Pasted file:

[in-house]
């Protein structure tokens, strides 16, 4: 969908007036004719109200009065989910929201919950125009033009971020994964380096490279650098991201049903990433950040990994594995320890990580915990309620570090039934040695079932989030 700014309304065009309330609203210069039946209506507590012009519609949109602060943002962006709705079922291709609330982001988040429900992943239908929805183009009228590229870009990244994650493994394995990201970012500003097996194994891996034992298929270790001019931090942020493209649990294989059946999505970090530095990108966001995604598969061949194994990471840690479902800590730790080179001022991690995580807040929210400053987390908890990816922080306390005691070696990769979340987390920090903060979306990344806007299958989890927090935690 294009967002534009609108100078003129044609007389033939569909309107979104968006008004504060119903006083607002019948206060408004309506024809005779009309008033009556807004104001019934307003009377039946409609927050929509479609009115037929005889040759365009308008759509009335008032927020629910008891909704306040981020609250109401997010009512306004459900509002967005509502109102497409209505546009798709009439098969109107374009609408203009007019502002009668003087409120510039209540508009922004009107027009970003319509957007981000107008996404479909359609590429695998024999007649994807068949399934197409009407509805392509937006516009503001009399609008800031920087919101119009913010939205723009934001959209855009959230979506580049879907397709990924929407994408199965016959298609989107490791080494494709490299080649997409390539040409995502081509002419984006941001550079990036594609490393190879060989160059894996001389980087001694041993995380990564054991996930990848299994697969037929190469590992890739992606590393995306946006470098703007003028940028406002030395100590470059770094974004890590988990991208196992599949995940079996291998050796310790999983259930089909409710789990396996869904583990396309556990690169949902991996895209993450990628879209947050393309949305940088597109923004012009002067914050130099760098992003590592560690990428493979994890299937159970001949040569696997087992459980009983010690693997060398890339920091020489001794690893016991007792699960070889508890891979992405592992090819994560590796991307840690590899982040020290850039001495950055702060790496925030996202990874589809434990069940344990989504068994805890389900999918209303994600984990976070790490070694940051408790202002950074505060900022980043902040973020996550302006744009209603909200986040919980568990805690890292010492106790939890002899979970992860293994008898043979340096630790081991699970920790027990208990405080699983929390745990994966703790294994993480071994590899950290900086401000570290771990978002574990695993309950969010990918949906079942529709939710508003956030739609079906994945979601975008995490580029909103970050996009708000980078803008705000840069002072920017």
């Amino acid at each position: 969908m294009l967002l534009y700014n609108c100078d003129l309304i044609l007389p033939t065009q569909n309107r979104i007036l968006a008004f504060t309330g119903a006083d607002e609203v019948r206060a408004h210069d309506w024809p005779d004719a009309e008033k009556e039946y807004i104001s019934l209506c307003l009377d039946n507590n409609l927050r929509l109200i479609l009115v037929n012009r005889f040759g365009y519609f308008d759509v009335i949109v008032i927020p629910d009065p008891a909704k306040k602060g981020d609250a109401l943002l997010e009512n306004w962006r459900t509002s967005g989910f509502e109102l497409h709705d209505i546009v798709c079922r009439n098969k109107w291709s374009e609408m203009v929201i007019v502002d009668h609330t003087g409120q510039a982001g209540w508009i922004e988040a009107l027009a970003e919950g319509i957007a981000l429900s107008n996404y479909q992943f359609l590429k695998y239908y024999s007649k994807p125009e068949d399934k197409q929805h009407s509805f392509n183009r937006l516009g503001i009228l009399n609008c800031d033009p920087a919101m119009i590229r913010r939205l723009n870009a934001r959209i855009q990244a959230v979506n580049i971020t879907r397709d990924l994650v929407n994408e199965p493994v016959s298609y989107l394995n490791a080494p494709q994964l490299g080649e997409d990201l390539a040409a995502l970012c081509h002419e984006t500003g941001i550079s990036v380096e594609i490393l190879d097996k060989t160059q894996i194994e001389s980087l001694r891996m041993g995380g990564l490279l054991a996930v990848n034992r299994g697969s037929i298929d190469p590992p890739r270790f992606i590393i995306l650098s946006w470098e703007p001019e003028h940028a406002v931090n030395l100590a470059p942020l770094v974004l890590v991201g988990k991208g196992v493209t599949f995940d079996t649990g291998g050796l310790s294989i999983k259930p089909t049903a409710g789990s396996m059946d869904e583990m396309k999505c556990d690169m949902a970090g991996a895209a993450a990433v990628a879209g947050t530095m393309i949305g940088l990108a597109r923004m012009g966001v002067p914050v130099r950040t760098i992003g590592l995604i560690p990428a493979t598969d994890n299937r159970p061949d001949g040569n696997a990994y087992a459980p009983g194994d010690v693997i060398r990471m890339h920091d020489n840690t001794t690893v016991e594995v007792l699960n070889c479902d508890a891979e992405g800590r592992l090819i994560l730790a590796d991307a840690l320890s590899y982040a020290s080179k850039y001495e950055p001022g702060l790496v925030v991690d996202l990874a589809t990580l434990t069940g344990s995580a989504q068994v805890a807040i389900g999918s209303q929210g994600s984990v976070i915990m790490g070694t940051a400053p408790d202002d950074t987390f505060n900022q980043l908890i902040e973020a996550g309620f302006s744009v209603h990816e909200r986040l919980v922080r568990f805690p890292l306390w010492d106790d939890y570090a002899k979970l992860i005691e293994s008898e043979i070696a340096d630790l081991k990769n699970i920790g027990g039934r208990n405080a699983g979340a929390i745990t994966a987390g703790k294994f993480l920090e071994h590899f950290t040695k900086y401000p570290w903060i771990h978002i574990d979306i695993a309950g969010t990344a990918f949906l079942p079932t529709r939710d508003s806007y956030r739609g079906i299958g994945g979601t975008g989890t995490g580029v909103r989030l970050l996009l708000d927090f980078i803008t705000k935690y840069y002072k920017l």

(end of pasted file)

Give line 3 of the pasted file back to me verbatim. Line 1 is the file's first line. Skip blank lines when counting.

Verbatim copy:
């Amino acid at each position: 969908m294009l967002l534009y700014n609108c100078d003129l309304i044609l007389p033939t065009q569909n309107r979104i007036l968006a008004f504060t309330g119903a006083d607002e609203v019948r206060a408004h210069d309506w024809p005779d004719a009309e008033k009556e039946y807004i104001s019934l209506c307003l009377d039946n507590n409609l927050r929509l109200i479609l009115v037929n012009r005889f040759g365009y519609f308008d759509v009335i949109v008032i927020p629910d009065p008891a909704k306040k602060g981020d609250a109401l943002l997010e009512n306004w962006r459900t509002s967005g989910f509502e109102l497409h709705d209505i546009v798709c079922r009439n098969k109107w291709s374009e609408m203009v929201i007019v502002d009668h609330t003087g409120q510039a982001g209540w508009i922004e988040a009107l027009a970003e919950g319509i957007a981000l429900s107008n996404y479909q992943f359609l590429k695998y239908y024999s007649k994807p125009e068949d399934k197409q929805h009407s509805f392509n183009r937006l516009g503001i009228l009399n609008c800031d033009p920087a919101m119009i590229r913010r939205l723009n870009a934001r959209i855009q990244a959230v979506n580049i971020t879907r397709d990924l994650v929407n994408e199965p493994v016959s298609y989107l394995n490791a080494p494709q994964l490299g080649e997409d990201l390539a040409a995502l970012c081509h002419e984006t500003g941001i550079s990036v380096e594609i490393l190879d097996k060989t160059q894996i194994e001389s980087l001694r891996m041993g995380g990564l490279l054991a996930v990848n034992r299994g697969s037929i298929d190469p590992p890739r270790f992606i590393i995306l650098s946006w470098e703007p001019e003028h940028a406002v931090n030395l100590a470059p942020l770094v974004l890590v991201g988990k991208g196992v493209t599949f995940d079996t649990g291998g050796l310790s294989i999983k259930p089909t049903a409710g789990s396996m059946d869904e583990m396309k999505c556990d690169m949902a970090g991996a895209a993450a990433v990628a879209g947050t530095m393309i949305g940088l990108a597109r923004m012009g966001v002067p914050v130099r950040t760098i992003g590592l995604i560690p990428a493979t598969d994890n299937r159970p061949d001949g040569n696997a990994y087992a459980p009983g194994d010690v693997i060398r990471m890339h920091d020489n840690t001794t690893v016991e594995v007792l699960n070889c479902d508890a891979e992405g800590r592992l090819i994560l730790a590796d991307a840690l320890s590899y982040a020290s080179k850039y001495e950055p001022g702060l790496v925030v991690d996202l990874a589809t990580l434990t069940g344990s995580a989504q068994v805890a807040i389900g999918s209303q929210g994600s984990v976070i915990m790490g070694t940051a400053p408790d202002d950074t987390f505060n900022q980043l908890i902040e973020a996550g309620f302006s744009v209603h990816e909200r986040l919980v922080r568990f805690p890292l306390w010492d106790d939890y570090a002899k979970l992860i005691e293994s008898e043979i070696a340096d630790l081991k990769n699970i920790g027990g039934r208990n405080a699983g979340a929390i745990t994966a987390g703790k294994f993480l920090e071994h590899f950290t040695k900086y401000p570290w903060i771990h978002i574990d979306i695993a309950g969010t990344a990918f949906l079942p079932t529709r939710d508003s806007y956030r739609g079906i299958g994945g979601t975008g989890t995490g580029v909103r989030l970050l996009l708000d927090f980078i803008t705000k935690y840069y002072k920017l």